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Pollinator Conservation Program

Pollinator Conservation - Xerces Society
(Photo: Xerces Society / Jennifer Hopwood)

Pollinators are essential to our environment. The ecological service they provide is necessary for the reproduction of over 85% of the world’s flowering plants, including more than two-thirds of the world’s crop species. The United States alone grows more than 100 crops that either need or benefit from pollinators, and the economic value of these native pollinators is estimated at $3 billion per year in the U.S. Beyond agriculture, pollinators are keystone species in most terrestrial ecosystems. Fruits and seeds derived from insect pollination are a major part of the diet of approximately 25% of all birds, and of mammals ranging from red-backed voles to grizzly bears.

Unfortunately, in many places, the essential service of pollination is at risk from habitat loss, pesticide use, and introduced diseases. Follow the links below to learn more about these vital insects, the Xerces Society's pollinator conservation work, and how you can help.

 

Commit to Protecting Pollinators

Make your passion for pollinators a concrete commitment: Sign our Pollinator Protection Pledge, develop habitat on your land using region-specific information from our Pollinator Conservation Resource Center, or pursue a certification.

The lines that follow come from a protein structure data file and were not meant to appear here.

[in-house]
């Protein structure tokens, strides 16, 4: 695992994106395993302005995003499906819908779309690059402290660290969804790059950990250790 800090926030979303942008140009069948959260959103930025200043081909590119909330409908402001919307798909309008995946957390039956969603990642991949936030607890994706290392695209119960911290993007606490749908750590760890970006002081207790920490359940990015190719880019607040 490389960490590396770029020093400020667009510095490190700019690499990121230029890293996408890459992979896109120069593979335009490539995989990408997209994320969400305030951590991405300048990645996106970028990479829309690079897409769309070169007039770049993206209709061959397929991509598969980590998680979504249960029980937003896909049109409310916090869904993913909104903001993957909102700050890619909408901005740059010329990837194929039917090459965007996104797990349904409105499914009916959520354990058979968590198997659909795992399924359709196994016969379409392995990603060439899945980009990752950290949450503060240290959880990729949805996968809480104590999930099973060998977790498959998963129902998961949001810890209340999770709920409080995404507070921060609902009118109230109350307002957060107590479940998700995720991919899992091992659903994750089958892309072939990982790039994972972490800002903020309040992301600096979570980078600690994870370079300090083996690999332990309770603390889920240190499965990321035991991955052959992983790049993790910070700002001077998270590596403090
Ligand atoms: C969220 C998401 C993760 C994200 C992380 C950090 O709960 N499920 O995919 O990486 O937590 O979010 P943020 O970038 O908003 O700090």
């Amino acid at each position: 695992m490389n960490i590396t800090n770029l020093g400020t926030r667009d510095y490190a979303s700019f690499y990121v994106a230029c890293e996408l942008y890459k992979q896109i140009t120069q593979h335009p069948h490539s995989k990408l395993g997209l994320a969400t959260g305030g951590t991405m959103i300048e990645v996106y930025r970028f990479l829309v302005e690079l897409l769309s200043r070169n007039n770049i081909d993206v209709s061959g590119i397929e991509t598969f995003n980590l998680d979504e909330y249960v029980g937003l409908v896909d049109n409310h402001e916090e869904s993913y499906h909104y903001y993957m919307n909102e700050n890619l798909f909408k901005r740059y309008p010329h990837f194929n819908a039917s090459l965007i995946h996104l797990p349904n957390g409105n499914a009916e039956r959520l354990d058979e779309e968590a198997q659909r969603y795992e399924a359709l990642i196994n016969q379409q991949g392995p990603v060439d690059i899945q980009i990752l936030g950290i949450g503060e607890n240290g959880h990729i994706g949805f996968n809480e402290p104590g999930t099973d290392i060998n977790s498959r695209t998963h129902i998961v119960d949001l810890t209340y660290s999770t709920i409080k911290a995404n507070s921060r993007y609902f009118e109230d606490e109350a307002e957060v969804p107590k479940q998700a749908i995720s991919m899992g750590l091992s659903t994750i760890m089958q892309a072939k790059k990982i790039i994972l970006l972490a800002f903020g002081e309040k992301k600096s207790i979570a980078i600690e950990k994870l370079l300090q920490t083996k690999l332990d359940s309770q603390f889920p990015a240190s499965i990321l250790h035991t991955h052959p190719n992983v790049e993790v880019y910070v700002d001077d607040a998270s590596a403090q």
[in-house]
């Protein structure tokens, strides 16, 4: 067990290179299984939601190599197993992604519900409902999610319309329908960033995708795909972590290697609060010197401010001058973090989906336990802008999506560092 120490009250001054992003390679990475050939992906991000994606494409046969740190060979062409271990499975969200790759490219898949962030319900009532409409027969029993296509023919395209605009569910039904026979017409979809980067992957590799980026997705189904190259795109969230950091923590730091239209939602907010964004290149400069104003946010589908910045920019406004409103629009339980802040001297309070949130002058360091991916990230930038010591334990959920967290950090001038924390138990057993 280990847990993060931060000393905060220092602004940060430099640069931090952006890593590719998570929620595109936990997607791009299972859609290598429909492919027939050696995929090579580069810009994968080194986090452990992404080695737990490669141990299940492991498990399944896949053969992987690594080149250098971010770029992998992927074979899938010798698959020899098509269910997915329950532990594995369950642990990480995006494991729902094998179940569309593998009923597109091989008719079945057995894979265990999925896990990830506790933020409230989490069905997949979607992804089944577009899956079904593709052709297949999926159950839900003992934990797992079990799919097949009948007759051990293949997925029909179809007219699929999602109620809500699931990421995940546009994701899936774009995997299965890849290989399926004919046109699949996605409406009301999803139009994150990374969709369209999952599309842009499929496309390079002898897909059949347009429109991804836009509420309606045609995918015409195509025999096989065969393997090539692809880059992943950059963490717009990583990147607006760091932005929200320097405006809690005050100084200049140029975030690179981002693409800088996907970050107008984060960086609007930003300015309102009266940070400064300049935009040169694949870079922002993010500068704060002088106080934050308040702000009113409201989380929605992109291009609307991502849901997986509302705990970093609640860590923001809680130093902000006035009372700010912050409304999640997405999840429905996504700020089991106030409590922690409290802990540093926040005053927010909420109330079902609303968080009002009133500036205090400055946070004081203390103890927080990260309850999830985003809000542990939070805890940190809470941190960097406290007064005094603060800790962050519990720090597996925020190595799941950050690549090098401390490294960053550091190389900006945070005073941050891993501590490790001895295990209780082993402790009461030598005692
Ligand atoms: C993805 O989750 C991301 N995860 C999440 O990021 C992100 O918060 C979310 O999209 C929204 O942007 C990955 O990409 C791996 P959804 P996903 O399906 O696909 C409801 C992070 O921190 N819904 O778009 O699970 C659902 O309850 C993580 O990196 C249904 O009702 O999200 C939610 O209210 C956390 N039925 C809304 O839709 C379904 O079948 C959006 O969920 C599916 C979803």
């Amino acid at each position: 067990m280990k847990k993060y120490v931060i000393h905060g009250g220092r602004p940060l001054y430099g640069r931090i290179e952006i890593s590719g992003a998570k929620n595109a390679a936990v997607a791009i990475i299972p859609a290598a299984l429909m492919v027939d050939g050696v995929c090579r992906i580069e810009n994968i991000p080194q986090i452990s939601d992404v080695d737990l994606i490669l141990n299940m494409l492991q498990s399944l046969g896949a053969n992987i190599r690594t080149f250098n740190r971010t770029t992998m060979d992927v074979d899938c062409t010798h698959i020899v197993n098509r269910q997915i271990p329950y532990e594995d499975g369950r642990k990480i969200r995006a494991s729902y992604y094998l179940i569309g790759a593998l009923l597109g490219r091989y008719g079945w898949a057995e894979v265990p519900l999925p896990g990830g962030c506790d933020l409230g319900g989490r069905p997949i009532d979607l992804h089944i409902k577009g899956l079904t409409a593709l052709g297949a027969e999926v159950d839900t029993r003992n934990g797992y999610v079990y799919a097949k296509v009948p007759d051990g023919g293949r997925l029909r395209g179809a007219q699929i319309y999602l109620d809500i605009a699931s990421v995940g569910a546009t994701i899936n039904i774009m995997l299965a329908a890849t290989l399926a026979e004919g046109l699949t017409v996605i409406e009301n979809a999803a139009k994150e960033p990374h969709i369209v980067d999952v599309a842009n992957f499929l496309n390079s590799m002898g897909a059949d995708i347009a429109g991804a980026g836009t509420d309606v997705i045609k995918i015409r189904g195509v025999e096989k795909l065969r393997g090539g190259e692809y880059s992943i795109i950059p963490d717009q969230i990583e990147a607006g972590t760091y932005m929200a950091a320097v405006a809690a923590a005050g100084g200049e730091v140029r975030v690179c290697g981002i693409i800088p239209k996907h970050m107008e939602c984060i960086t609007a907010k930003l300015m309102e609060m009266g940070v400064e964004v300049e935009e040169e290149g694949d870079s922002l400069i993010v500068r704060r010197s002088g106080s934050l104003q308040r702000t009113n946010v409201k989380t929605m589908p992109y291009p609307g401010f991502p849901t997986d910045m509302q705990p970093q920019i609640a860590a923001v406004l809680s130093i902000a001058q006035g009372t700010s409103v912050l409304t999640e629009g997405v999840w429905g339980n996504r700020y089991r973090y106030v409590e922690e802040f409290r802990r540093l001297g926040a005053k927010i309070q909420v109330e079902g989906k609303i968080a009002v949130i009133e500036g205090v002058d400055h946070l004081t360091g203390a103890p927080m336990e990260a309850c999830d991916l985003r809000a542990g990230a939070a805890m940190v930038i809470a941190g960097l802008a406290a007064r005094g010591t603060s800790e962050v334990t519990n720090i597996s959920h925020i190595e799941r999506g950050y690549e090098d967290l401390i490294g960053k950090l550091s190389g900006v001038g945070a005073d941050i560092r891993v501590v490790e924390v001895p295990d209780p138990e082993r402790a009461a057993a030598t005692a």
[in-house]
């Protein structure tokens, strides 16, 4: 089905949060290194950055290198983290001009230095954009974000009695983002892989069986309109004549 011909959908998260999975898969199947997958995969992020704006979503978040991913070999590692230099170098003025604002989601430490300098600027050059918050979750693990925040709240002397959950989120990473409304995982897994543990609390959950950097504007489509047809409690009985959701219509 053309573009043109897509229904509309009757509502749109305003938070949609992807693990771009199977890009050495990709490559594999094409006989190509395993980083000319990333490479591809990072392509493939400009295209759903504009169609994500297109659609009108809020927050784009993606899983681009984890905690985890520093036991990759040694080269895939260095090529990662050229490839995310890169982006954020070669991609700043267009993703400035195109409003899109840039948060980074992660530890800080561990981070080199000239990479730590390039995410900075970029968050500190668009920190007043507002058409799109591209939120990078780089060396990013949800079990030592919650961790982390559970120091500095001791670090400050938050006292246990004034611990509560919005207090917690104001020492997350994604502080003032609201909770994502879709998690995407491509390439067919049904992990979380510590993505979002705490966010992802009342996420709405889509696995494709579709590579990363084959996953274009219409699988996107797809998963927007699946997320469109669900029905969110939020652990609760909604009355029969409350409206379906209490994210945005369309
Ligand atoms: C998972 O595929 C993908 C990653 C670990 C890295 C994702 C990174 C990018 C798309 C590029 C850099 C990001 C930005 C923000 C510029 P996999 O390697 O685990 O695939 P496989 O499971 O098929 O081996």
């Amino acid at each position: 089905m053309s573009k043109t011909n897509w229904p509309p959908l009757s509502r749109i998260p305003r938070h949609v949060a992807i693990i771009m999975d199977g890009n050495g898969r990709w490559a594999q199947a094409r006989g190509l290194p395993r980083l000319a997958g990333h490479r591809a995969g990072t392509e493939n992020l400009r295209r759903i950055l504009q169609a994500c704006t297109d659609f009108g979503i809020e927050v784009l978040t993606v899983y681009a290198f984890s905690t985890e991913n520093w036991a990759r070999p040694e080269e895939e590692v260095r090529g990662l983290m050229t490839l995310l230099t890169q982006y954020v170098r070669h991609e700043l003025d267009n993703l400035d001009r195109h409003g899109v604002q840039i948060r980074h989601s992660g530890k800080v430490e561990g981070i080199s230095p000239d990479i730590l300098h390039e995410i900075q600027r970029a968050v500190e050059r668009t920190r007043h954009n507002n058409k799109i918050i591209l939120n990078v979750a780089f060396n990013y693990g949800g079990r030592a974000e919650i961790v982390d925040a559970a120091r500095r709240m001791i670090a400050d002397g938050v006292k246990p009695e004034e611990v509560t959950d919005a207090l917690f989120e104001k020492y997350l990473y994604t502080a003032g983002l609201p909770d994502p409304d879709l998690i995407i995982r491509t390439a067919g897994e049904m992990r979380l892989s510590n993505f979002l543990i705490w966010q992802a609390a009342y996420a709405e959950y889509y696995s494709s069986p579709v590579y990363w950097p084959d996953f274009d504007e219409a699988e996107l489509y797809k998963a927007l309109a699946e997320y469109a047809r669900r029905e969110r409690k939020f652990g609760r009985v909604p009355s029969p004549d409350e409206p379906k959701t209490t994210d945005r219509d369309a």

Conserving Pollinators in Your Landscape

The Xerces Society works across a broad array of landscapes to conserve pollinators, and can offer information to support your efforts.

Additional Resources for...

Pollinator Conservation on the Blog

The latest news from the Xerces Society's pollinator conservation team—including updates from the field; policy work; information on our certification programs, Bee City USA and Bee Better Certified; and more!

When we launched Bee Better Certified in 2017, our sights were set high on a large long-term goal: to move the agricultural industry towards being a safer landscape for bees and other pollinators. Large-scale change happens little by little over an extended period of time, and with each year that passes we continue to see increased interest and adoption of the program throughout the food industry.

Xerces is a science-based conservation organization and our work on monarchs is no different. Whether it is restoring overwintering sites in California, creating breeding habitat in New York State, or protecting monarchs from pesticides, science informs our actions and maximizes our conservation return.

Late spring and early summer are synonymous with fireflies. Females perch on vegetation or sit on the ground while males take flight, flashing their abdomens and awaiting a response from below. For humans, it could just as well be a magic show, a glimmering peek at one of the great wonders of the natural world.